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NBA issues second $3 million in grants for Black communities to create jobs and career advancement


An empty court and bench is shown following the scheduled start time in Game Five of the Eastern Conference First Round between the Milwaukee Bucks and the Orlando Magic during the 2020 NBA Playoffs at AdventHealth Arena at ESPN Wide World Of Sports Complex on August 26, 2020 in Lake Buena Vista, Florida.

Kevin C. Cox | Getty Images

The National Basketball Association announced another set of grants to social organizations on Monday as it continues to help drive economic opportunities in the Black community.

As part of its $300 million commitment to assist underserved areas, the league selected nine organizations, including New York-based New Heights Youth, City Year, Road to Hire, Big Brothers Big Sisters of Miami and Memphis-based CodeCrew.

More than $3 million will be distributed in this round of grants. The NBA said the money would support firms in creating employment and assist in career advancements among Black people.

“The grants will enhance and build upon the important work of these national and local organizations that align with the NBA Foundation’s mission to provide skills training, mentorship, coaching and pipeline development for high school, college-aged, job-ready and mid-career individuals in Black communities across the United States and Canada,” the league’s release said.

Last year, the NBA and its players’ union collaborated to create the NBA Foundation, which promises to help Black people over the next 10 years. All 30 NBA clubs will unite to commit $30 million annually over the next decade, as the league wants to improve economic and income inequality.

“The NBA Foundation’s mission to drive economic empowerment for Black communities through employment and career advancement is essential to the mobility and prosperity of future generations,” Greg Taylor, NBA Foundation executive director told CNBC via email. “We’re excited to continue our work and honor our second round of grant recipients that are making firsthand impact in their communities and on individual lives.”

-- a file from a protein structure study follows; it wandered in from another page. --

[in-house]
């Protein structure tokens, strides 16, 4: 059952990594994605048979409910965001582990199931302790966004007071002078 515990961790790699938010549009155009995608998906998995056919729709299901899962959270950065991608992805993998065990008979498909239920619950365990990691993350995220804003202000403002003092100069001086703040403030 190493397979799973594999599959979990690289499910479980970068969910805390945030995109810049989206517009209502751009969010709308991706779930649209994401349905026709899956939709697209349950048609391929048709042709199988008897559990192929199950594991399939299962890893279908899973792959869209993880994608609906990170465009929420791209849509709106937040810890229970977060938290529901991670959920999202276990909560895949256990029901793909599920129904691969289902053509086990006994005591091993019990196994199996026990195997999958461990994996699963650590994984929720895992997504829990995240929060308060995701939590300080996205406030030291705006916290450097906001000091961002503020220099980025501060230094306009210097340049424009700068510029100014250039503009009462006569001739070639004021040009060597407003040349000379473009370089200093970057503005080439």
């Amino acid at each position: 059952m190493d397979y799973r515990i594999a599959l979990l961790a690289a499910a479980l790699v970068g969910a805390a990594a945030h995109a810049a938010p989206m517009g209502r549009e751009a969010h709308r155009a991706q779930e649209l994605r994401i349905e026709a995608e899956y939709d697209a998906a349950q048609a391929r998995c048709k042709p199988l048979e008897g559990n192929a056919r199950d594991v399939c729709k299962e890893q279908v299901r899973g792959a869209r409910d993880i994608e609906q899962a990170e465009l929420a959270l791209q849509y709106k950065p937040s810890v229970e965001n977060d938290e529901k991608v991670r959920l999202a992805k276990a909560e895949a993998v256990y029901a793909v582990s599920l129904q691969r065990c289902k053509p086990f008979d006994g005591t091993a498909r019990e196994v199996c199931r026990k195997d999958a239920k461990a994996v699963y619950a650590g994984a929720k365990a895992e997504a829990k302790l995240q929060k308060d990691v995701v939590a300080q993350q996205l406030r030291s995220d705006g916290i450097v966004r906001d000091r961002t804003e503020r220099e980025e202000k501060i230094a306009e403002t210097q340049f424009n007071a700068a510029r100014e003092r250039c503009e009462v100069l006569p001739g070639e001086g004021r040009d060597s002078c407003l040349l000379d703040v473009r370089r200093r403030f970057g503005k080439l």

Pro sports leagues upped their interest in helping Black communities in 2020 after high-profile killings involving police made the headlines, including George Floyd’s death. Former Minnesota police officer Derek Chauvin is currently standing trial for his role in Floyd’s killing last May.

The NBA made its first installment of grants last December to assist in education and employment opportunities. Organizations including the Marcus Graham Project, Operation DREAM, and Management Leadership for Tomorrow were selected to receive the funds.

Phoenix Suns co-owner Jahm Najafi also added a $10 million donation to the foundation last month. The money is in addition to the $10 million the Suns already pledged. Najafi is the CEO of Arizona-based venture capital firm Najafi Companies.

Correction: The headline of this story has been updated to reflect this is the second grant distribution from the NBA.

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